Lamb “sous la mère” or suckling lamb is a speciality of the Languedoc Roussillion region. The lambs are raised in the mountains of Lozère and the Pyrenees. Before they are fully weaned, they are fed on grass from the meadowland, as well as their mother's milk . They are sold throughout the region under several local brand names.
The Lozère Lamb (l'agneau de Lozère) has its own AOC and the Lozère is the northern most part of Languedoc-Roussillon. The area is divided into four natural regions distinguished by their different rock: the Aubrac (basalt), the Margaride (granite), the Cevennes (shale), and the Causses (limestone) including the Tarn and Jonte Gorges and the Lot Valley.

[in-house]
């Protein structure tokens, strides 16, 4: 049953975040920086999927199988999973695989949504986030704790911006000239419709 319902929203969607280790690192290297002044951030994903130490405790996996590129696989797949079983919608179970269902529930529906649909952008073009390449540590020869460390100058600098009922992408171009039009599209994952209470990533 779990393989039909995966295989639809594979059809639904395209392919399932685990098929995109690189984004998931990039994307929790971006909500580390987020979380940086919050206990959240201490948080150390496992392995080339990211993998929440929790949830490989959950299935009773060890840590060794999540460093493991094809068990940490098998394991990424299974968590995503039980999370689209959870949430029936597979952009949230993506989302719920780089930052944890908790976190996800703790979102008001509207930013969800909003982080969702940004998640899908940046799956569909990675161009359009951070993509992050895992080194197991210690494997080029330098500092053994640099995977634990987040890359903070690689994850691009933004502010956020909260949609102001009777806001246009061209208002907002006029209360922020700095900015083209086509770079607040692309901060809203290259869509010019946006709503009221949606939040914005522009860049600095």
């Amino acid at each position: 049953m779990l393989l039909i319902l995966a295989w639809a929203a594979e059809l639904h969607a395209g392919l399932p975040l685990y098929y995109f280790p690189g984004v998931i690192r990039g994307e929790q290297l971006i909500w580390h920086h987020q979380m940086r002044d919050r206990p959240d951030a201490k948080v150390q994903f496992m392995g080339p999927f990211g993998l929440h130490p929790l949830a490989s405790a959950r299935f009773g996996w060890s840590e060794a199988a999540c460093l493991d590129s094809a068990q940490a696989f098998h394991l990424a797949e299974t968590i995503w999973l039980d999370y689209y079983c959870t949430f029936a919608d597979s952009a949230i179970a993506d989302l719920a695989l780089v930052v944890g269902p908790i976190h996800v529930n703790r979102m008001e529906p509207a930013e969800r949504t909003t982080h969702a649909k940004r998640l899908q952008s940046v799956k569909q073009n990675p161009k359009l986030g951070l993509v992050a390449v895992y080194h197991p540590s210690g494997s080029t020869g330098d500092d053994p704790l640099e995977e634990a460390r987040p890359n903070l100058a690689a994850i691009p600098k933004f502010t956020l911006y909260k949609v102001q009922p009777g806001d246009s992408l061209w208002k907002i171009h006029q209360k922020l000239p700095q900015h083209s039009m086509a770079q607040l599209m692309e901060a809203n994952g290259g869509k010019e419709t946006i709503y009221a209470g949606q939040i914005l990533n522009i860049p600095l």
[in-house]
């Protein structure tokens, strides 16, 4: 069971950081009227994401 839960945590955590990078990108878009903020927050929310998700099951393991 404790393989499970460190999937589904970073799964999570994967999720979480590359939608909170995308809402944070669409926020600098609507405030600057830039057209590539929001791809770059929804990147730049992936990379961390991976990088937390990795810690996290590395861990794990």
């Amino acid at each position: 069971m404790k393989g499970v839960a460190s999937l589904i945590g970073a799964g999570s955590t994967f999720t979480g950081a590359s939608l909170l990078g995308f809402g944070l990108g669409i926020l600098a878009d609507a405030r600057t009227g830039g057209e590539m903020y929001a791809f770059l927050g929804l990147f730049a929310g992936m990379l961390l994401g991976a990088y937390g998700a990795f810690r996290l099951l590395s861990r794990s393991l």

The breeds of sheep in the Lozère are the Blanc du Massif Central (from the Massif Central to the North of Lozère). This breed is sometimes known as the Blanc de Lozère and the flocks predominate the Margaride area.
The Caussenarde des Garrigues, a type of the semi-coarse wooled Blanc du Massif Central, evolved from breeds native to the scrub land of the Garrigues region and the lime-stone Causses south east of the Massif Central. The breed is found south of the Cévennes in the departments of Hérault and Gard.
The Rouge du Roussillon (locally known as the Rouge du Littoral) is a medium-fine wool breed in the lowlands of south eastern Pyrénées Orientales department. The origin of the breed is unknown but it's thought that they could have North African origin (it is sometimes called the Tunisian Barbary) and was introduced to France via Spain.
The Raiola has been threatened with extinction since the early 1960s and only a few farmers, mainly on the summer pastures of Mount Aigoual have kept the race. It is now recognised and protected and can be seen in the Cevennes National Park.